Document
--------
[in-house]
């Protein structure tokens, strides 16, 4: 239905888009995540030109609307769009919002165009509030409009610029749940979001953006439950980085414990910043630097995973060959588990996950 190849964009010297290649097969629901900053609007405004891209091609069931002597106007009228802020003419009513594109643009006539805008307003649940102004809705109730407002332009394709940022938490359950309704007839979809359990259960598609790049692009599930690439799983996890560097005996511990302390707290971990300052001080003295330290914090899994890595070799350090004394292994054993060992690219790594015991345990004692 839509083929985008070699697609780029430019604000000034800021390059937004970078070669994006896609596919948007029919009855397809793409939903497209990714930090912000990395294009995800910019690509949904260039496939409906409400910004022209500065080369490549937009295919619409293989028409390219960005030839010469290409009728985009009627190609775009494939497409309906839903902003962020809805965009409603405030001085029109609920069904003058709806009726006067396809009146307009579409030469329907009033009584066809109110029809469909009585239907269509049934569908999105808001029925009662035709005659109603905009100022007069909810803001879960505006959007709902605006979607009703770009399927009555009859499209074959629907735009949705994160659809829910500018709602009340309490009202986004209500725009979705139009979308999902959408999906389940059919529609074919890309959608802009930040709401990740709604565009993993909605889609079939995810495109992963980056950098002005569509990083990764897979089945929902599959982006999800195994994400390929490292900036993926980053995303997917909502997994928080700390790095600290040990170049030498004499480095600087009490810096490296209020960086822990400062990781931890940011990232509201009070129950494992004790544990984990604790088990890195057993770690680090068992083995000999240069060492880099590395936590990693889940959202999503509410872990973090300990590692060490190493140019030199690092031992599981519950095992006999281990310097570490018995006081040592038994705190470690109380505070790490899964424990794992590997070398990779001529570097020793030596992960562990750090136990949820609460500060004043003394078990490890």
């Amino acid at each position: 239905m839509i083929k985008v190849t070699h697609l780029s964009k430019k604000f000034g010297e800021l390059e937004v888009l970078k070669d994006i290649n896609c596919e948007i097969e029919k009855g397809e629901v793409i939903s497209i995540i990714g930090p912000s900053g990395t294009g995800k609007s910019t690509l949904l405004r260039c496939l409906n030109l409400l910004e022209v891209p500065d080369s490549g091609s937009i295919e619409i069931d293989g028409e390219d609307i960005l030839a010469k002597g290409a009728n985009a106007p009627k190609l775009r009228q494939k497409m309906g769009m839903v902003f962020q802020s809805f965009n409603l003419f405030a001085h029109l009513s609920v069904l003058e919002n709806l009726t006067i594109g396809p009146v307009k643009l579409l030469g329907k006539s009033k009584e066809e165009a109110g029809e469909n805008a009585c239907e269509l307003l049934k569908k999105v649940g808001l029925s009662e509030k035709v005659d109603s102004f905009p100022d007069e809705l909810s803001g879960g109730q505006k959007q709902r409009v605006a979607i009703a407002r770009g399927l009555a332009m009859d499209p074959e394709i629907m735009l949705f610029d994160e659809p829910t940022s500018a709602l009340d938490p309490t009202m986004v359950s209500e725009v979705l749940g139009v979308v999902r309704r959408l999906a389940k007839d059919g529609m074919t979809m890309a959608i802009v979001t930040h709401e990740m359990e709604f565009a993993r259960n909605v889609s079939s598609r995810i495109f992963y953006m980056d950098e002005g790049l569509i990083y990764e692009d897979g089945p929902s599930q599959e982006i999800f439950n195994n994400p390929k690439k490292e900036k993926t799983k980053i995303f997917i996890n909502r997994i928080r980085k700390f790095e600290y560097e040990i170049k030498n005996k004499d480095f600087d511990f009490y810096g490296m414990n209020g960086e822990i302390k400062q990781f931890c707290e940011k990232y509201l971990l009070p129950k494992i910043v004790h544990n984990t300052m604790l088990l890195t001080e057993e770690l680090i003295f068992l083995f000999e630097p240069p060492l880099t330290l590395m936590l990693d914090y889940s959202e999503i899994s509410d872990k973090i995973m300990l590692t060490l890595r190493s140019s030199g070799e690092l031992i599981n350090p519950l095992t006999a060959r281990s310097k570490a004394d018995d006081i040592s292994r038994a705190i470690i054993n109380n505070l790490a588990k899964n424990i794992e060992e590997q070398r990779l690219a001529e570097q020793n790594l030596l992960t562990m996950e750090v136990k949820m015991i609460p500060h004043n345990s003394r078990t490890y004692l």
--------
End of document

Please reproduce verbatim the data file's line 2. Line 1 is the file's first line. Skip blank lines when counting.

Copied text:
């Protein structure tokens, strides 16, 4: 239905888009995540030109609307769009919002165009509030409009610029749940979001953006439950980085414990910043630097995973060959588990996950 190849964009010297290649097969629901900053609007405004891209091609069931002597106007009228802020003419009513594109643009006539805008307003649940102004809705109730407002332009394709940022938490359950309704007839979809359990259960598609790049692009599930690439799983996890560097005996511990302390707290971990300052001080003295330290914090899994890595070799350090004394292994054993060992690219790594015991345990004692 839509083929985008070699697609780029430019604000000034800021390059937004970078070669994006896609596919948007029919009855397809793409939903497209990714930090912000990395294009995800910019690509949904260039496939409906409400910004022209500065080369490549937009295919619409293989028409390219960005030839010469290409009728985009009627190609775009494939497409309906839903902003962020809805965009409603405030001085029109609920069904003058709806009726006067396809009146307009579409030469329907009033009584066809109110029809469909009585239907269509049934569908999105808001029925009662035709005659109603905009100022007069909810803001879960505006959007709902605006979607009703770009399927009555009859499209074959629907735009949705994160659809829910500018709602009340309490009202986004209500725009979705139009979308999902959408999906389940059919529609074919890309959608802009930040709401990740709604565009993993909605889609079939995810495109992963980056950098002005569509990083990764897979089945929902599959982006999800195994994400390929490292900036993926980053995303997917909502997994928080700390790095600290040990170049030498004499480095600087009490810096490296209020960086822990400062990781931890940011990232509201009070129950494992004790544990984990604790088990890195057993770690680090068992083995000999240069060492880099590395936590990693889940959202999503509410872990973090300990590692060490190493140019030199690092031992599981519950095992006999281990310097570490018995006081040592038994705190470690109380505070790490899964424990794992590997070398990779001529570097020793030596992960562990750090136990949820609460500060004043003394078990490890």